The Ozzie Albies Exension, Or “How DARE A Baseball Player Consider Anything Important Other Than Money?”

The Atlanta Braves announced a contract extension with second baseman Ozzie Albies guaranteeing the 22-year-old third year players a total of $35 million  from 2019 tp 2025. He’ll earn $1million apiece in 2019 and 2020, $3 million in 2021, $5MM in 2022, and $7MM annually from 2023 through 2025. The contract includes two  club options reportedly valued at $7million each; the first one comes with a $4 million buyout. If both are exercised, Albies will earn  $45 million over the next nine seasons .

Executives, players, stat-heads and scouts are all  condemning the Albies extension, alternately calling it a terrible deal for Albies, unethical exploitation by the team, and selfish betrayal by the player.

Here’s NBC Sports…

Front offices deciding, seemingly simultaneously, to stop spending on free agents in their 30’s stagnated the market. Then, because of the stagnated market they created, the owners get to collectively save billions of dollars in the coming years by nudging their young players into signing extensions well before their primes, before they have established leverage with which to negotiate. Free agency is then further stagnated because these players will be reaching it at 29 and 30, rather than 26. …In these young stars and potential stars signing away their arbitration-eligible seasons, they will fail to help set higher and higher bars at each step of the arbitration process.

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Ethics Hero: Sid Bream

sid_breamYou all remember Sid Bream, don’t you? Well, probably not: he was a mediocre first baseman about 20 years ago who played for the Pittsburgh Pirates and the Atlanta Braves. He hasn’t been heard from in a long time, being quietly retired, but the Braves may be hosting the Pirates in an upcoming National League Division Playoff Series as the baseball post season gets underway, and they invited Bream to throw out the first pitch in Game #1 if that is the case—-Pittsburgh has to win a wildcard play-off game with Cincinnati first. You see, the one thing in his career that Bream is remembered for, at least in Atlanta, is scoring the run that won the National League Championship Series over the Pirates in 1992, in a close play that also lives in Pirates’ fans nightmares.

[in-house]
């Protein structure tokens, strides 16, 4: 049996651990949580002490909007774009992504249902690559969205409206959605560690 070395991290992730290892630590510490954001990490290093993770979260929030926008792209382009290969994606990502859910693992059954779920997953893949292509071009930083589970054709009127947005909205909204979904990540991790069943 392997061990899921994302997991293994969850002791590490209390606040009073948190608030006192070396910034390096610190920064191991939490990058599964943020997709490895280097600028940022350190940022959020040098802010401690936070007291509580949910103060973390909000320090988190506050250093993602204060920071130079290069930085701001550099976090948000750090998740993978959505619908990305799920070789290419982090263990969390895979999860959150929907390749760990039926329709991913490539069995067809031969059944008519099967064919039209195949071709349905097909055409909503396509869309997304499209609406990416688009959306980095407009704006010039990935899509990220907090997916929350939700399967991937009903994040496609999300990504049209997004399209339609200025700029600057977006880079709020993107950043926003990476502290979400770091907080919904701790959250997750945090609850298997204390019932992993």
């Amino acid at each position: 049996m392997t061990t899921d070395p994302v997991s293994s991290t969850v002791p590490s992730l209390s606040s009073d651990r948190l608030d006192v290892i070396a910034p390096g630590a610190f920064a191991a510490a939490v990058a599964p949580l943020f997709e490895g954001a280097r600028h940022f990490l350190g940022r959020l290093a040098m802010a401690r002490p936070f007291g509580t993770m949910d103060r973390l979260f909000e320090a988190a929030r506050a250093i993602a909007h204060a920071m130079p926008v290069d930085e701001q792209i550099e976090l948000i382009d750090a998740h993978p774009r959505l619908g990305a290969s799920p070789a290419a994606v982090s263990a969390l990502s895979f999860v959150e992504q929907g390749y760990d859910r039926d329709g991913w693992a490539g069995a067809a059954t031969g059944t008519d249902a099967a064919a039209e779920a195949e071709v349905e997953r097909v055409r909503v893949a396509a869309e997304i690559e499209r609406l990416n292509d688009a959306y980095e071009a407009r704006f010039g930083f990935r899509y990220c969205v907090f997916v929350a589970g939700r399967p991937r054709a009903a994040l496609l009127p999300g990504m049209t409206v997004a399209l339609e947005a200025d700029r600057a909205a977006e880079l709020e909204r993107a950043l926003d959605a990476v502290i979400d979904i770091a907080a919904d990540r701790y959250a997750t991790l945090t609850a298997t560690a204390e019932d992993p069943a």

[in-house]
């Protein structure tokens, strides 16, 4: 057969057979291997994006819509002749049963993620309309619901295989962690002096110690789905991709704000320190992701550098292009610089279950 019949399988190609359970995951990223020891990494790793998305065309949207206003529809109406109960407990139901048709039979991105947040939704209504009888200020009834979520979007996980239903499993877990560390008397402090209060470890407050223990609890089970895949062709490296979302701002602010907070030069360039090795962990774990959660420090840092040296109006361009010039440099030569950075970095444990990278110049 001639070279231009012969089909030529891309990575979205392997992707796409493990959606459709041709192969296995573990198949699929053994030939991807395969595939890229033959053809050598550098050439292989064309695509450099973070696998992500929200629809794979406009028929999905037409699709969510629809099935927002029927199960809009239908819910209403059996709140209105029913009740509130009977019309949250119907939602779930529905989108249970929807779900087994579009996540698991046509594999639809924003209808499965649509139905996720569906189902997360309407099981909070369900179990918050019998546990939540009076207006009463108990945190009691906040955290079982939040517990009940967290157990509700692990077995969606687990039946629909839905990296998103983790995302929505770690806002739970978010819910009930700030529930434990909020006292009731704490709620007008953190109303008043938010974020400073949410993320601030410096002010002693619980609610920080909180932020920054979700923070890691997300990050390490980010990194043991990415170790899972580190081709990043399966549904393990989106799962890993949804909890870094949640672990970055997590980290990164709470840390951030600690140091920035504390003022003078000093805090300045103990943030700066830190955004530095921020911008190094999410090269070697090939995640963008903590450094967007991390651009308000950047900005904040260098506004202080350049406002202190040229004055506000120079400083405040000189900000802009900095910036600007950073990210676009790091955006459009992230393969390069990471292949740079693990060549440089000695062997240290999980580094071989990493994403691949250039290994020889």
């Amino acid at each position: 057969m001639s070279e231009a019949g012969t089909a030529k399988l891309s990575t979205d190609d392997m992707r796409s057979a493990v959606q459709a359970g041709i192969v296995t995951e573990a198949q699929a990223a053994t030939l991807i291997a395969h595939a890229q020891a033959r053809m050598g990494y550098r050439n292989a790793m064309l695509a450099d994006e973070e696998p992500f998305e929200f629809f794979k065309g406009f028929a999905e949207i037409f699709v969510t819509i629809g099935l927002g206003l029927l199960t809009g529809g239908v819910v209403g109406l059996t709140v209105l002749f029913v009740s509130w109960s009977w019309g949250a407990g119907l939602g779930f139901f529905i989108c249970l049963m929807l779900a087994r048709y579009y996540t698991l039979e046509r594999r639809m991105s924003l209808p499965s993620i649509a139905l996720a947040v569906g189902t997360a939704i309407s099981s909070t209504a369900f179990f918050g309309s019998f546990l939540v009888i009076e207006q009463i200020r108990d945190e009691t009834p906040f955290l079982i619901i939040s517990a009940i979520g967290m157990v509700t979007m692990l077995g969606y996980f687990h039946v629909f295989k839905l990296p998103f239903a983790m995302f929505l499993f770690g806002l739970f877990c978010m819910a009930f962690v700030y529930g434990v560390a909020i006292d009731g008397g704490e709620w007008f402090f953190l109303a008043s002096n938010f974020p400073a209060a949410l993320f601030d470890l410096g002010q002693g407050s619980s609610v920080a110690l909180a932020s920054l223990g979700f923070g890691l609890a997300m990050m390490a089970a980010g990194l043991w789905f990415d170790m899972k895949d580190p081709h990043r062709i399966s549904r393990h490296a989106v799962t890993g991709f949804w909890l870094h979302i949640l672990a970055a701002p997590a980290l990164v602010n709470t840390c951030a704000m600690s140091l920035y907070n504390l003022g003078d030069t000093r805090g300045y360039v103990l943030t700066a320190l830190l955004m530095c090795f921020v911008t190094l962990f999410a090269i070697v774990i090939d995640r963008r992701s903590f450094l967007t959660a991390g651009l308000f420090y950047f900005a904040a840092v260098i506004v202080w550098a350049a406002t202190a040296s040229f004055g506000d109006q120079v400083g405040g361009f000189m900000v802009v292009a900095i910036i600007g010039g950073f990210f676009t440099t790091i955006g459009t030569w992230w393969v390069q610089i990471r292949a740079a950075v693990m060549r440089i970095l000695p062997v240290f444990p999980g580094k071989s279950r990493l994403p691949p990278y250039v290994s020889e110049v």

Throwing out the first pitch is fun: the team flies you in and pays for your hotel, gives you a prime ticket, and then announces your name as you trot on the field to cheers. If you have kept your arm in shape, you might even get off a throw to the catcher from the pitcher’s mound that doesn’t embarrass you, and that will acquire more cheers. from the packed stadium. Wait…this is Atlanta, not Boston. OK, from the two-thirds filled stadium. Even then, what’s not to like?

But Sid Bream turned the Braves down. Remember that I began by saying that he played for both the Braves and the Pirates. He said,

“Whatever their motive (for the invite) was, I don’t want to be involved. I wasn’t surprised (by the offer). Whether their motive was to rub it in the Pirates’ faces, I don’t know. I think it was just more of a gesture to commemorate those two teams getting back together in the postseason. But I’ll stay neutral. I’m not going to do anything to tell the fans in Atlanta or Pittsburgh that I’m (rooting) one way or the other.”

Oh, I think it’s fair to say that rubbing the Pirates’ faces in their last loss to the Braves in a postseason game was exactly what the Braves had in mind. This kind of voodoo has been a standard part of baseball gamesmanship for a long time: nobody believes that the Yankees had Bucky Dent throw out the first pitch when the Yankees had a crucial playoff game against Boston (which they lost) in 2004 “to commemorate those two teams getting back together in the postseason.” It’s psychological warfare, and more or less good-natured; there’s nothing wrong with it, and there would have been nothing wrong with Bream agreeing to play along.